BALI, Indonesia – The European Central Bank President Mario Draghi said on Saturday threats to the independence of central banks have emerged as a significant risk to the global economy.
Draghi said he had grown concerned geopolitical risks might lead to an abrupt “snapback” of higher interest rates.
He cited three factors as threats to the key “pillars” of the international economy: trade tensions, threats to the rules on which the European Union was built, and a “willingness to discuss the independence of central banks.”
His remarks come after a week in which United States President Donald Trump lobbed repeated criticisms at the ECB’s American counterpart, the Federal Reserve.
After the US stocks posted their biggest decline in more than seven months, Trump said the Fed had “gone crazy” and was making a mistake by lifting interest rates.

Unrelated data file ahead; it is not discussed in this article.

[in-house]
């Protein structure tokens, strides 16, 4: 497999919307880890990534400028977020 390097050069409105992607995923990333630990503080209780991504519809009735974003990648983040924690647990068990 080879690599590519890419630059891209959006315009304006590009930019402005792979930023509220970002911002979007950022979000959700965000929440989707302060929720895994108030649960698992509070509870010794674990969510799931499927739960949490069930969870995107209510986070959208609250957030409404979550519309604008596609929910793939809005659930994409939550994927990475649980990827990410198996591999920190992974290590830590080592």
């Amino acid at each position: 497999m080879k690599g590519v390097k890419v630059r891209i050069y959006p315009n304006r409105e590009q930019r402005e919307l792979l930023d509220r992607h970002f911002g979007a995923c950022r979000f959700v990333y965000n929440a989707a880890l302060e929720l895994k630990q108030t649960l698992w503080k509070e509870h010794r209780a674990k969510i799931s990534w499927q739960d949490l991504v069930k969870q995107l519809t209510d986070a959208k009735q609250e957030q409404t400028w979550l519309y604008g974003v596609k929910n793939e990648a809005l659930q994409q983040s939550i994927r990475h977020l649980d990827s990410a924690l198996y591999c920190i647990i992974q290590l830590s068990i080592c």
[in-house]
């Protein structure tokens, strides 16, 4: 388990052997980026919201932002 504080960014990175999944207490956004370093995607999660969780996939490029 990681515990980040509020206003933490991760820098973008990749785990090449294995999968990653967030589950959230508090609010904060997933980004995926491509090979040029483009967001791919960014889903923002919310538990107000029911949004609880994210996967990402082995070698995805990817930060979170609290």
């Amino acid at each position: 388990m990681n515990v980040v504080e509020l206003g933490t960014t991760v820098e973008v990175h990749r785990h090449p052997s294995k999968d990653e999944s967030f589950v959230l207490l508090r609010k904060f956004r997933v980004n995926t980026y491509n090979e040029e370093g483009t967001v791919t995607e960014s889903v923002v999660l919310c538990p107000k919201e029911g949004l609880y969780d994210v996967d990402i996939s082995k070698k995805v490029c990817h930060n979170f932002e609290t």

Draghi, speaking to reporters in Bali, Indonesia, at the annual meetings of the International Monetary Fund and World Bank Group, cited these geopolitical risks as something that could lead to a “sharp repricing in assets” across the Eurozone, as well as a “sharp and sudden increase in interest rates” that would slow the economy via the burden of increased borrowing costs.
While central bankers frequently express concerns about their independence, Draghi said that the threats are increasingly front-page news, and that “you can see the executives are asking central banks to do things, which is not exactly the way to respect central bank independence.”
Draghi, who did not mention the Fed or Trump directly, noted that there are other countries where the issue has been a concern, such as Turkey, and that he is expressing “a general sense of the risks in the geopolitical sphere” not aimed at just one country.